The hydrological balance in Norway ( was strengthened significantly during the summer and early autumn of 2023 through a combination of rainy weather, and large amounts of snow melt from the mountain reservoirs. This in turn increased reservoir levels and led to a record-high production from hydro power plants in the third quarter of the year.  

Variable price contracts still the most expensive choice

The price of so-called For contracts of this kind the electric utility companies are under obligation to notify the consumer of any price changes at least a fortnight ahead of the actual price change. This means that the price is locked in for a period of at least fourteen days. fell from 162,7 øre/kWh in 2022 to 139,2 øre/kWh in 2023, excluding taxes and grid rent. Despite this decline, households with such contracts paid about 64,0 percent more for their electricity supply than households with spot price contracts. Variable price contracts constituted about 3,7 percent of the total household consumption in the last quarter of 2023, down from about 20% at the start of 2021.

The spot market price is derived from the Nordic power exchange (Nord Pool AS) from the participants’ combined demand and supply for electricity the next day. The price and volume are determined for each hour of the day. The spot price can vary between the different bidding areas depending on market conditions. Norway is normally divided into five price areas (NO1-NO5). are by far the most common contract type for households. In 2023 these contracts cost on average 84,9 øre/kWh.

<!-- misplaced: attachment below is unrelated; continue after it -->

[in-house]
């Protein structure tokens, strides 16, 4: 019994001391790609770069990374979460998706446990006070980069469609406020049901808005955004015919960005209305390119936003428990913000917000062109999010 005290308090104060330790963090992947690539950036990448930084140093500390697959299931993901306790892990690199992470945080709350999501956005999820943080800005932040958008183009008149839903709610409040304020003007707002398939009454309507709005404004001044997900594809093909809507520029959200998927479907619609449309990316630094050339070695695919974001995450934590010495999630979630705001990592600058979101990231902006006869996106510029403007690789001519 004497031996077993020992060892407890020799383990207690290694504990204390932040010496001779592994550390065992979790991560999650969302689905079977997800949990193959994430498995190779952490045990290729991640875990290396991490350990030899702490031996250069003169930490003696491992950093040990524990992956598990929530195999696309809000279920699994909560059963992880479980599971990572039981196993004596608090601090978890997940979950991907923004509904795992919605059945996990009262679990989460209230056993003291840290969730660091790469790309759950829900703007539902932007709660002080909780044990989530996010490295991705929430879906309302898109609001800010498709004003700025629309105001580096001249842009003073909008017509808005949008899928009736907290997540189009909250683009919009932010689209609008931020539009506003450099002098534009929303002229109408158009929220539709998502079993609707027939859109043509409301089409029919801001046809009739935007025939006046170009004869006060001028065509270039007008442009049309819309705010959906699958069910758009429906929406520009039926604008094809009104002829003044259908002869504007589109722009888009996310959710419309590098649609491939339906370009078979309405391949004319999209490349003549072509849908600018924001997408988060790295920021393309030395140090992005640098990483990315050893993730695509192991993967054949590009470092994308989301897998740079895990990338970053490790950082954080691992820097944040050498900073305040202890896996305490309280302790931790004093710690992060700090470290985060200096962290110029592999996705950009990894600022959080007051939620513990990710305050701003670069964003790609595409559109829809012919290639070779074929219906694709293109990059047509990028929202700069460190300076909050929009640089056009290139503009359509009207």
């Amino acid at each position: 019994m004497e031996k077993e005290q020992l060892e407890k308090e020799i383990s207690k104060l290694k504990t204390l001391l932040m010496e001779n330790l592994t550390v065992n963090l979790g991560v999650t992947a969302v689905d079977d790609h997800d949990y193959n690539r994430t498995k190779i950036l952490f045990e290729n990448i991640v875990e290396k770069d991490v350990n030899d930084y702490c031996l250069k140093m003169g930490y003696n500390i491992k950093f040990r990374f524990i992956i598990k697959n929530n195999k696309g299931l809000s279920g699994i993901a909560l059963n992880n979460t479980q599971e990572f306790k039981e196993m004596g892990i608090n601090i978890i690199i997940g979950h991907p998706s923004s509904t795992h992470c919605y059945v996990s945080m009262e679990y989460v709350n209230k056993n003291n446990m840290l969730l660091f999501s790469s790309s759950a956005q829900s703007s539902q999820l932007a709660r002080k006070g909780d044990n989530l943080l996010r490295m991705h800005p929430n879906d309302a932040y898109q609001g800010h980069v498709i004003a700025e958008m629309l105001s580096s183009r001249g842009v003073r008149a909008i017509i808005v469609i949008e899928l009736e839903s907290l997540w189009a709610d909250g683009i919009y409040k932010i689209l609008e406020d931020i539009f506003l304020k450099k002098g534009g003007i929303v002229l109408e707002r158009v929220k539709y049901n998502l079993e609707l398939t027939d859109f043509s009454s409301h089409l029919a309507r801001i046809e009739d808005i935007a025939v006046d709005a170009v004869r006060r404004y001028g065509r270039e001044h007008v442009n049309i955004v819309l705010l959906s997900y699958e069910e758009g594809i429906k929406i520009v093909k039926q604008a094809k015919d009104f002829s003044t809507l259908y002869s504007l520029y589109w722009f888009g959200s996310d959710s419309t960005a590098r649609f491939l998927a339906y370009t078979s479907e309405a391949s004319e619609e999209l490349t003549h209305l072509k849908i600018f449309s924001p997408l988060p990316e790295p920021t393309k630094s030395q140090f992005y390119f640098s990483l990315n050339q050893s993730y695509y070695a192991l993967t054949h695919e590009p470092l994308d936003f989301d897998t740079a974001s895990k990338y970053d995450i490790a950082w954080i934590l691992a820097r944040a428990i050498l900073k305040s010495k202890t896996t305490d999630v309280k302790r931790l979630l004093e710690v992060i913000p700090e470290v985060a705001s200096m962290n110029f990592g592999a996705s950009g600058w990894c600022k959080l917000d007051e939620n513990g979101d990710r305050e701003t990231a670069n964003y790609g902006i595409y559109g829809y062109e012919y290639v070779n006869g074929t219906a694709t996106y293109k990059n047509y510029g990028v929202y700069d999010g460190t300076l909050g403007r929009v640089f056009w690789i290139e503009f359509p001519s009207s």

The price for different types of fixed price contracts for households were as follows:

  • New fixed-price contracts, lasting 1 year or less: 50,2 øre/kWh
  • New fixed-price contracts, lasting more than 1 year: 51,2 øre/kWh
  • Older fixed-price contracts: 52,8 øre/kWh

Many electricity suppliers have recently stopped offering new fixed-price contracts because of the uncertainty regarding future electricity prices. The price on the fixed-price contracts still available to households depends on the spot price area that the households belong to, and there are significant differences in price between price areas in southern and northern Norway.

Figure 2. Price of electric energy for households, taxes and grid rent excluded. 2023

Services and industry

The average price of electricity for the services and industry other than power-intensive industry was 80,0 and 76,5 øre/kWh, respectively, excluding grid rent and taxes. Compared to 2022 this constitutes a drop in prices from 152,1 and 143,1 øre/kWh, respectively.

For power-intensive industries the price of electricity was on average 46,0 øre/kWh in 2023, a drop of about 8,4 per cent from 2022. A lot of the power consumed in power-intensive industries is purchased through long-term fixed-price contracts.